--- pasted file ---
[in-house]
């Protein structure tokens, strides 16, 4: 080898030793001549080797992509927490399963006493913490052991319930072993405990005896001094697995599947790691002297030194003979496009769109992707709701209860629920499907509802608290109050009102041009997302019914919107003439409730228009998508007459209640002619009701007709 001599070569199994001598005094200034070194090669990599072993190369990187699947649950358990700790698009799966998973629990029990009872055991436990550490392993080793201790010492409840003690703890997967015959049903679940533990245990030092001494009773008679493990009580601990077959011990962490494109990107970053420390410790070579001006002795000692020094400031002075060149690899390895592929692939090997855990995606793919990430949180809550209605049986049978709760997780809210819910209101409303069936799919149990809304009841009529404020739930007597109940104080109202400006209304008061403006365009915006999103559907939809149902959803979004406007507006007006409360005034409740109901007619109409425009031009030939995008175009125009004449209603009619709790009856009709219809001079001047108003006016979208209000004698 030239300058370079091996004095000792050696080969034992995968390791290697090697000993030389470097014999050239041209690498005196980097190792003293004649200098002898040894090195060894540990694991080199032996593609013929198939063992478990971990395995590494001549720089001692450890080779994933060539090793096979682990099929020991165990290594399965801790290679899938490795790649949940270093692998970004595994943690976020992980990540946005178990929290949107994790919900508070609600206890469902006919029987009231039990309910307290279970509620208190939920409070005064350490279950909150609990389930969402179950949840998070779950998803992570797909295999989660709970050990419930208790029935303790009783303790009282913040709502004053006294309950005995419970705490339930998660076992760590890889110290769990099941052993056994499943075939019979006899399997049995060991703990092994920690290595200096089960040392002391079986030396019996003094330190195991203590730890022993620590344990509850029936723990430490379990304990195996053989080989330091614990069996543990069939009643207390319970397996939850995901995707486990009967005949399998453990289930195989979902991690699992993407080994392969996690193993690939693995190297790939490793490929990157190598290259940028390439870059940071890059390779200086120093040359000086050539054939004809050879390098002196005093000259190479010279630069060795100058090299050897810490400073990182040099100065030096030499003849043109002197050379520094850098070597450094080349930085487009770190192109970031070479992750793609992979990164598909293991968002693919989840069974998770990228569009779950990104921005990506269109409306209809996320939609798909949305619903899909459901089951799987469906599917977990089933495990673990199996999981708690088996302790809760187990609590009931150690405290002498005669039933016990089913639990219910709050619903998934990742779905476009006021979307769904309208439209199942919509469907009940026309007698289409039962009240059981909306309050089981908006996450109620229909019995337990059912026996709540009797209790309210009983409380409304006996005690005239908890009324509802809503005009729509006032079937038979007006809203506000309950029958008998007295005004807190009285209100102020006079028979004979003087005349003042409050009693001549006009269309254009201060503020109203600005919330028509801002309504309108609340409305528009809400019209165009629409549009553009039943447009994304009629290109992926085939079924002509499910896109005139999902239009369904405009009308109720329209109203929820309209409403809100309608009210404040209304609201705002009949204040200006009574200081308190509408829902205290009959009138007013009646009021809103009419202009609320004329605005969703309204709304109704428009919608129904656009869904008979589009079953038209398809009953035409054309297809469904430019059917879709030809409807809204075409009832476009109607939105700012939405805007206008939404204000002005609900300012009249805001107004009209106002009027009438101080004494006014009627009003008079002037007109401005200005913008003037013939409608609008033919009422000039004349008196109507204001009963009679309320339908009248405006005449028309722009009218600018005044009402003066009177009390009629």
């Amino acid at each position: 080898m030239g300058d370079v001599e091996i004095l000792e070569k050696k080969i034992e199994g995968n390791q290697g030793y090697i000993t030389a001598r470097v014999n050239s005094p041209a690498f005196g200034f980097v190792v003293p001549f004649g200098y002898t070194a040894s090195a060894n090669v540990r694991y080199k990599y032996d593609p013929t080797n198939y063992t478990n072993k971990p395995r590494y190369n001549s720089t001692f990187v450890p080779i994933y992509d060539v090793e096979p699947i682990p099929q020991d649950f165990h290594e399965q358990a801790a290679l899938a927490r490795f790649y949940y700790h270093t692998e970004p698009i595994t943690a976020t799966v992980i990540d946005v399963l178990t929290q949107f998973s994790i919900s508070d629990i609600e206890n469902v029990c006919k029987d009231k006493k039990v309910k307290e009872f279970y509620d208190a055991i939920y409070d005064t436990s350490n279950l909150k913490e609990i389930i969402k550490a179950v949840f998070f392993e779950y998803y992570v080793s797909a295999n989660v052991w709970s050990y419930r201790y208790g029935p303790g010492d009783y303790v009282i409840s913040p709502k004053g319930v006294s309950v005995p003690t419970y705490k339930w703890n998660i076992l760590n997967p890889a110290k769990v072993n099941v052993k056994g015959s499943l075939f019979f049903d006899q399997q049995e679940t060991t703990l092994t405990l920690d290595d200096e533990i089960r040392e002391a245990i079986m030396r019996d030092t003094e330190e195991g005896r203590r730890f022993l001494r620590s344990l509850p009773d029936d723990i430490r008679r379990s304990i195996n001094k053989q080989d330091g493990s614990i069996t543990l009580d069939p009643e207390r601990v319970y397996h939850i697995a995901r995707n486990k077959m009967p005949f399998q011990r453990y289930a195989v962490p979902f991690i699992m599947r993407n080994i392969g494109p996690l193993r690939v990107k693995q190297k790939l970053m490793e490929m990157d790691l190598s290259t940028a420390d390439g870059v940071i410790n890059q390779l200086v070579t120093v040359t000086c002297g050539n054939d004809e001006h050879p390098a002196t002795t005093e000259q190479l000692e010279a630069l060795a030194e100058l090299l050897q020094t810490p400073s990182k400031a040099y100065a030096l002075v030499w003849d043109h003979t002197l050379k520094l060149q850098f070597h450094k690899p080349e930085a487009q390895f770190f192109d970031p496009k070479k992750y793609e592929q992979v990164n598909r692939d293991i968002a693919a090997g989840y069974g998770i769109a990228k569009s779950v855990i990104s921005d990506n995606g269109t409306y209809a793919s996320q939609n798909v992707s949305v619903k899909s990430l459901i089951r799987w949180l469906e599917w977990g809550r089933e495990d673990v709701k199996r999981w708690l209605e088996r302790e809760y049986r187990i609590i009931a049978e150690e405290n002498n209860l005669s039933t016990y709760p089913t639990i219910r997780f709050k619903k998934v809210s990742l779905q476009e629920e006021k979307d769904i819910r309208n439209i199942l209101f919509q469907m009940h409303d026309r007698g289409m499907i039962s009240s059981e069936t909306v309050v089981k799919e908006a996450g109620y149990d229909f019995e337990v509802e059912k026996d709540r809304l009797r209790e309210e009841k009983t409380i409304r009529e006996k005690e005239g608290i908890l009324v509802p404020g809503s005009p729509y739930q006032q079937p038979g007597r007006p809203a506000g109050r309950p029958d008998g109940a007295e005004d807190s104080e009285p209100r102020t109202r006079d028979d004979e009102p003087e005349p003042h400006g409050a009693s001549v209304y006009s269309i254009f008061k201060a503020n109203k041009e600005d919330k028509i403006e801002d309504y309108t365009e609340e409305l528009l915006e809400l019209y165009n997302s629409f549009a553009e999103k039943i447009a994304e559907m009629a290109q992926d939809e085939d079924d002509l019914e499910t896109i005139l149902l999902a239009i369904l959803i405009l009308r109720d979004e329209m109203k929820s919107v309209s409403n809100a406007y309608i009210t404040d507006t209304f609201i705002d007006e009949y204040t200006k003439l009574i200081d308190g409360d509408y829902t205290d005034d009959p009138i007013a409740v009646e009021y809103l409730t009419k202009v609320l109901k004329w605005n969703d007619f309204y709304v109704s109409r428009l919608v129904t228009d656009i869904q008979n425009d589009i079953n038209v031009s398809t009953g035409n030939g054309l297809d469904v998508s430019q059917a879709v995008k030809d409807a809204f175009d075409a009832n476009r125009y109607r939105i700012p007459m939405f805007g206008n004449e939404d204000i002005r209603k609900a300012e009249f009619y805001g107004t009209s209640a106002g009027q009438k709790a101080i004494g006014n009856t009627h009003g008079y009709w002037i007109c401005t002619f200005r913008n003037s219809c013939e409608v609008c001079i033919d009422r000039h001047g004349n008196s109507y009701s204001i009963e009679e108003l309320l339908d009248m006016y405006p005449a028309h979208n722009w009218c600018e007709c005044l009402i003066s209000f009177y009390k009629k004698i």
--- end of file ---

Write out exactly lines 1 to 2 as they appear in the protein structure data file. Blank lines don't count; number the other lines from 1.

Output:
[in-house]
């Protein structure tokens, strides 16, 4: 080898030793001549080797992509927490399963006493913490052991319930072993405990005896001094697995599947790691002297030194003979496009769109992707709701209860629920499907509802608290109050009102041009997302019914919107003439409730228009998508007459209640002619009701007709 001599070569199994001598005094200034070194090669990599072993190369990187699947649950358990700790698009799966998973629990029990009872055991436990550490392993080793201790010492409840003690703890997967015959049903679940533990245990030092001494009773008679493990009580601990077959011990962490494109990107970053420390410790070579001006002795000692020094400031002075060149690899390895592929692939090997855990995606793919990430949180809550209605049986049978709760997780809210819910209101409303069936799919149990809304009841009529404020739930007597109940104080109202400006209304008061403006365009915006999103559907939809149902959803979004406007507006007006409360005034409740109901007619109409425009031009030939995008175009125009004449209603009619709790009856009709219809001079001047108003006016979208209000004698 030239300058370079091996004095000792050696080969034992995968390791290697090697000993030389470097014999050239041209690498005196980097190792003293004649200098002898040894090195060894540990694991080199032996593609013929198939063992478990971990395995590494001549720089001692450890080779994933060539090793096979682990099929020991165990290594399965801790290679899938490795790649949940270093692998970004595994943690976020992980990540946005178990929290949107994790919900508070609600206890469902006919029987009231039990309910307290279970509620208190939920409070005064350490279950909150609990389930969402179950949840998070779950998803992570797909295999989660709970050990419930208790029935303790009783303790009282913040709502004053006294309950005995419970705490339930998660076992760590890889110290769990099941052993056994499943075939019979006899399997049995060991703990092994920690290595200096089960040392002391079986030396019996003094330190195991203590730890022993620590344990509850029936723990430490379990304990195996053989080989330091614990069996543990069939009643207390319970397996939850995901995707486990009967005949399998453990289930195989979902991690699992993407080994392969996690193993690939693995190297790939490793490929990157190598290259940028390439870059940071890059390779200086120093040359000086050539054939004809050879390098002196005093000259190479010279630069060795100058090299050897810490400073990182040099100065030096030499003849043109002197050379520094850098070597450094080349930085487009770190192109970031070479992750793609992979990164598909293991968002693919989840069974998770990228569009779950990104921005990506269109409306209809996320939609798909949305619903899909459901089951799987469906599917977990089933495990673990199996999981708690088996302790809760187990609590009931150690405290002498005669039933016990089913639990219910709050619903998934990742779905476009006021979307769904309208439209199942919509469907009940026309007698289409039962009240059981909306309050089981908006996450109620229909019995337990059912026996709540009797209790309210009983409380409304006996005690005239908890009324509802809503005009729509006032079937038979007006809203506000309950029958008998007295005004807190009285209100102020006079028979004979003087005349003042409050009693001549006009269309254009201060503020109203600005919330028509801002309504309108609340409305528009809400019209165009629409549009553009039943447009994304009629290109992926085939079924002509499910896109005139999902239009369904405009009308109720329209109203929820309209409403809100309608009210404040209304609201705002009949204040200006009574200081308190509408829902205290009959009138007013009646009021809103009419202009609320004329605005969703309204709304109704428009919608129904656009869904008979589009079953038209398809009953035409054309297809469904430019059917879709030809409807809204075409009832476009109607939105700012939405805007206008939404204000002005609900300012009249805001107004009209106002009027009438101080004494006014009627009003008079002037007109401005200005913008003037013939409608609008033919009422000039004349008196109507204001009963009679309320339908009248405006005449028309722009009218600018005044009402003066009177009390009629």